Hey, there, you! 😀
Today’s topic is on outlining. I find that my writing turns out so much better (plus, I feel very organized) when I outline before I start writing.
Why should I outline?
Instead of writing then going, “Oh, I had a brilliant idea! I’ll just work it into this chapter somewhere… somehow…” you’ll be able to insert it into the outline for future reference. You won’t feel like you need to get all the ideas into the story as you think of them.
Organization-wise, it is SO beneficial to me as I mentioned before!
Plus, if you have a certain formula you follow and incorporate into your novels, that’s a big help too! Instead of just aimlessly trying to slap together a good book, you incorporate dilemmas, disasters, deaths with a meaning, etc.
Do other writers use outlines?
Yes, ma’am/sir, they do! To name one successful person, we’ll look at Christopher Paolini, the author of the Inheritance series. Here’s what he has to say:
I read college-level courses on the subject, teaching myself about everything from plot structure to descriptions. All of this culminated four years ago, when I sat down and outlined the plot for a cycle of books. For weeks, I struggled to figure out every detail. Then, with everything ready, I began to write.
So, courtesy of the OYAN curriculum and my bestie, here is the outline I use (see the end of this post). But first, you need to know the difference between a disaster and a dilemma.
Disaster: could be a natural disaster such as an earthquake, landslide, tsunami, etc.
Dilemma: where the MC (main character) needs to choose between two equally bad things (like saving their best friend and kill their mom or let them both die – something like that).
Chapter One – THE INCITING INCIDENT
<> Open with action: a fight, a new arrival, or trouble. Begin to reveal the Hero’s Ideal and establish a pre-story world. This chapter should include a major disaster for the Hero.
Chapter Two – PROMISES, PROPHECIES AND PREDICAMENTS
<> The Hero reacts to the disaster in Chapter One. Write in subtle hints about things to come, and include a disaster or a dilemma. The Hero should set a goal to set things back to the way they were before the disaster in Chapter One, and their reality should become farther from what they expected.
Chapter Three – EMBRACING DESTINY
<> In this chapter, the Hero accepts his destiny. The Hero should accept their destiny regardless of the cost. This chapter should include both a disaster and a dilemma. The Hero loses something or someone of value, and this cements his involvement against the Villain. The Hero crosses a “point of no return” in this chapter.
Chapter Four – THE NEW WORLD
<> This chapter includes a disaster. The Hero is drawn into a New World, and begins to take steps to fulfill the Story Goal. The Hero is also introduced to a test. In this chapter, the opposing forces (Villain vs. Hero) are balanced.
Chapter Five – THE MIDDLE CYCLE
<> The stakes are raised. The Hero forms a goal, and is forced to confront a fear. A surprise is revealed.
Chapter Six – FAILURE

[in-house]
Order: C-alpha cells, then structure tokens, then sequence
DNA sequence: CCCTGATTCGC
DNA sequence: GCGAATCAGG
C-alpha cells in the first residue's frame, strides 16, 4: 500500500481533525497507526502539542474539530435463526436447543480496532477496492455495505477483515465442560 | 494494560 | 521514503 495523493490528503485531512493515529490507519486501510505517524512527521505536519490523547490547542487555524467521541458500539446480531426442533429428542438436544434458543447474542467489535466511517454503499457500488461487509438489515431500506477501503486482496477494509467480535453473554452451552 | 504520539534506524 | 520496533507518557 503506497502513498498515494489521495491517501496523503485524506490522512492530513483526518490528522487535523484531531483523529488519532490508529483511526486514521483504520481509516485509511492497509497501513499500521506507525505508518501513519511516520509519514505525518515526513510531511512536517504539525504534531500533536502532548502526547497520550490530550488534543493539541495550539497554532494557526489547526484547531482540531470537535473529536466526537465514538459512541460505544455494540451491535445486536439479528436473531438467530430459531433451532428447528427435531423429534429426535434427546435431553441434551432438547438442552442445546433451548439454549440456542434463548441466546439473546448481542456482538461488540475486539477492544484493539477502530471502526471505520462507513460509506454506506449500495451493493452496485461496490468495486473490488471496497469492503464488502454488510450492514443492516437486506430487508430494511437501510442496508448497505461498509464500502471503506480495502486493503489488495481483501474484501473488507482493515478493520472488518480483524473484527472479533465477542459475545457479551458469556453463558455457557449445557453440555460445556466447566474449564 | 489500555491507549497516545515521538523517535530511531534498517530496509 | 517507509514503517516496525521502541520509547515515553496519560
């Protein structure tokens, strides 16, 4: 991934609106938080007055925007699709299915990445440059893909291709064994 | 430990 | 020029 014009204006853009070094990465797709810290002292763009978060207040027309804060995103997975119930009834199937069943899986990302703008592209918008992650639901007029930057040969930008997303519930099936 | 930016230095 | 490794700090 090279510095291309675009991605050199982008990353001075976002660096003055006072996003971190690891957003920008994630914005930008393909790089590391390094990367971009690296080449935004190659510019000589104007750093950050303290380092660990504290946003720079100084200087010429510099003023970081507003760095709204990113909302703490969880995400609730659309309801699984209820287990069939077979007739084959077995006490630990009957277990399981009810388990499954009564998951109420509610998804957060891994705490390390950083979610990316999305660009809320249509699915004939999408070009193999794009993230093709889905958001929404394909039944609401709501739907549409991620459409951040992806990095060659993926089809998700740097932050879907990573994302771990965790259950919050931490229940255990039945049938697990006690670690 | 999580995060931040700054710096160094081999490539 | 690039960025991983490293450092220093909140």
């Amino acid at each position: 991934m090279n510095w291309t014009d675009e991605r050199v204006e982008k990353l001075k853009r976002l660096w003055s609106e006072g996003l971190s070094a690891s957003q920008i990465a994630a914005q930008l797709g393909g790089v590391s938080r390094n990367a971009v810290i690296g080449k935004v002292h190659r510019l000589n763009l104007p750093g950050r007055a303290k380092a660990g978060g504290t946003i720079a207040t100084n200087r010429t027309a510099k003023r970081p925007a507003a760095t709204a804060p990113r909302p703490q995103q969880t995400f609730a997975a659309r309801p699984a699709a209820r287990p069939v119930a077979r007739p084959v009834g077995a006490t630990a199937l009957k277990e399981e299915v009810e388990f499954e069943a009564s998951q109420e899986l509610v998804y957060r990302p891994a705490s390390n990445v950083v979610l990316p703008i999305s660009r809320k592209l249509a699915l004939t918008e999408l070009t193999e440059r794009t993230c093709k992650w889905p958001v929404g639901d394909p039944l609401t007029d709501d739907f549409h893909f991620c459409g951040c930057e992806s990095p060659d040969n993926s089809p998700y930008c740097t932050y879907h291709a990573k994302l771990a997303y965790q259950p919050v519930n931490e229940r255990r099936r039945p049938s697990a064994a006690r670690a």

<> This chapter includes both a plot twist and a disaster. The twist should shock your readers and be completely unexpected. The Hero realizes he has more to lose than he thought. The Hero fails miserably.
Chapter Seven – LESSONS
<> The Hero learns a lesson from his failure in Chapter Six, and discovers why he failed. The Hero forms a short term goal, but it is thwarted by the Villain. The Hero begins to use his exposure to his worst fear to equip himself for the Showdown.
Chapter Eight – ATONEMENT AND ACHIEVEMENT
<> This chapter is defined by a disaster or a dilemma. The Hero forms and fails in fulfilling a goal. The Hero begins to master the New World and achieves a major success. The Hero also attempts to make atonement for something in his past.
Chapter Nine – THE BLACK MOMENT
<> The Hero is faced by his most crushing, total defeat. He is offered a chance to retreat and go back to the way it was. A dilemma follows this defeat. The Hero hits rock bottom. The stakes are raised. Include another plot twist- either tragedy or grace. (If grace, make it the result of something the Hero did in a previous chapter – luck is not allowed)
Chapter Ten – THE COMING STORM
<> Failure to achieve the Story Goal should be almost certain. The Hero loses something of value. Tension steadily increases. This chapter is defined by both a disaster and a dilemma. Make the Hero appear to make the wrong choice. This chapter should be a race against time to achieve the Story Goal.
Chapter Eleven – THE SHOWDOWN
<> The Hero and the Villain square off in a deciding confrontation. Failure appears to be inevitable and the Hero is faced the the most difficult decision possible. The Story Goal is fulfilled, but not in the expected way. The fulfillment of the Story Goal costs more than expected, and the Hero loses something of value.
Chapter Twelve – DENOUEMENT
<> This chapter should be fueled by and tie together all the subplots and possibly return the Hero to the Old World. Add in a final unexpected plot twist.
I really hope this helps you out! 🙂